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KC boy makes cancer bucket list meaningful

Published: Sep. 14, 2021 at 10:03 PM CDT
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TOPEKA, Kan. (WIBW) - An 11-year-old Kansas City boy that had a rare form of cancer is being remembered as a fighter.

His mother, Kelly Tuder said, “Nathan had a very strong attitude about, I’m going to kick cancer’s butt.”

Nathan was only six years old when he received his cancer diagnosis -- Stage 4 High-Risk Neuroblastoma. Kelly remembers the doctors telling them that was a fast and tricky form of cancer.

“All we heard, in the beginning, is we can’t take our foot off the gas,” she said.

They immediately began Nathan’s treatment and over the course of a year, he underwent 20 radiation treatments.

“At his end of treatment scans in December of 2017 they found a new spot,” Kelly continued saying, “That was his first relapse. He relapsed five times.”

She said Nathan was angry, but he never lost his fighting spirit and always looked for moments to enjoy being a kid. One of those opportunities came in 2019 when Nathan was invited to the Rock Chalk Roundball Classic, a basketball fundraiser to benefit pediatric cancer patients.

“When we met him at the Roundball in Lawrence, we just fell in love with Nathan instantly,” said Jaclyn Cazier, founder of Team Blake.

Team Blake is a local childhood cancer foundation named after Cazier’s son who lost his battle in 2017 to a rare blood cancer known as Acute Myeloid Leukemia.

She said, “Whenever Blake was sick, we had so much support from the community, strangers, just everybody. They wanted to help us out in any way, so we started our nonprofit to give back to those who are going through the same thing Blake went through, like Nathan.”

However, the foundation offered more than just financial support to the Tuder family.

“We started sending care packages to Nathan. He really loved superheroes and video games. He was always just so full of life and he never really talked about his cancer treatment,” Cazier added. “He just wanted to be a young boy and that’s what we wanted to do for him was help him be a young boy.”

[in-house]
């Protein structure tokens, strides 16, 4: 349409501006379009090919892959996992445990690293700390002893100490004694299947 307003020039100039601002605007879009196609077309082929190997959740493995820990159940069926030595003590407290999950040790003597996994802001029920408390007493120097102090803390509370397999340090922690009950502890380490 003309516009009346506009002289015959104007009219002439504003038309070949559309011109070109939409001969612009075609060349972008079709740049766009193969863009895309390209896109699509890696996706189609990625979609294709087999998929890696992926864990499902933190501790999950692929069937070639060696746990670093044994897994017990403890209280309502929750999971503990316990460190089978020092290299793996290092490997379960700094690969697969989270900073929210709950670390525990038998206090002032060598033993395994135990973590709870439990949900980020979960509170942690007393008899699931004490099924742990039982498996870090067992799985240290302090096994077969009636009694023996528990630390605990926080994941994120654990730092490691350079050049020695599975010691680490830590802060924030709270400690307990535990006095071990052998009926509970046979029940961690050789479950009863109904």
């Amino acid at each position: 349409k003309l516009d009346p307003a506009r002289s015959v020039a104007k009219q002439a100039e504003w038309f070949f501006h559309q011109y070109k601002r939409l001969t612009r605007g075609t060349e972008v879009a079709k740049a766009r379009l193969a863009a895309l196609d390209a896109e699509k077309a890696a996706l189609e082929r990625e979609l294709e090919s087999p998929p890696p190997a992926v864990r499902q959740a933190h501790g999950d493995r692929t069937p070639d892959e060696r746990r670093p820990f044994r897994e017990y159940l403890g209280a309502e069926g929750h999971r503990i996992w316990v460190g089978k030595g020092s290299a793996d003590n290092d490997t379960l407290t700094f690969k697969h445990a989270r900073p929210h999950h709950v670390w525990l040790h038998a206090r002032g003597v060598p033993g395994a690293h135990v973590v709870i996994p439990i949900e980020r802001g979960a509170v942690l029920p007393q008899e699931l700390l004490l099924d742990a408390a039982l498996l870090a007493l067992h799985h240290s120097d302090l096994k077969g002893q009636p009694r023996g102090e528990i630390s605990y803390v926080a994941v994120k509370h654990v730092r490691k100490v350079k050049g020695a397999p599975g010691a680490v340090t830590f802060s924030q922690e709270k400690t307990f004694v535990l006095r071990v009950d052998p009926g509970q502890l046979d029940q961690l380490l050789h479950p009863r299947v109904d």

As Nathan’s cancer grew, his focus started to shift.

Kelly said, “We had a video game that he had always been told no, you can’t play, you’re not old enough and Nathan was very good at I’ve got this card I can play that you can’t argue with and this one was ‘I’m never going to be old enough.’ That put everything really into reality for us.”

So, Nathan set out to create a bucket list. His parents asked if there were any trips he wanted to take, but Nathan had something else in mind.

“He said, well I want to get married and I want to graduate high school,” Kelly recalled.

Looking back on it now, she knows Nathan made a selfless decision in that moment.

“I think that the married and prom and graduation weren’t really his things. I think he knew those were things I wanted, that I was sad that I would miss.”

After those celebrations, Nathan took a turn for the worst. Kelly said from that point on they had hospice care several times a day, every day.

Nathan’s father, Scott Tuder, fought back tears remembering those final weeks.

He said, “Throughout the years of treatments and countless discussions with his oncologist, I kept hearing his odds of survival and I just never thought this would happen.”

On August 11, 2021, surrounded by his family, Nathan passed away. Left behind are hundreds of colored beads that represent his nearly five-year-long battle with cancer.

His father said those beads are a true testament to Nathan’s strength.

“I look at that and it’s almost like a soldier with all the medals on his dress uniform...because he went to war,” said Scott.

And, in the pain of losing her son, Kelly shared her own message.

“I want to say to people, hug your kids tighter. Tomorrow is not promised...and be grateful for what you have because it can be gone in a second.”

The Tuder family also wants to encourage anyone hearing Nathan’s story to donate to an organization, like Team Blake, in hopes of helping other families and providing more research for pediatric cancer patients.

If you’d like to give during this National Childhood Cancer Awareness Month, we’ve shared several links below.

Kansas Organizations:

National Organizations:

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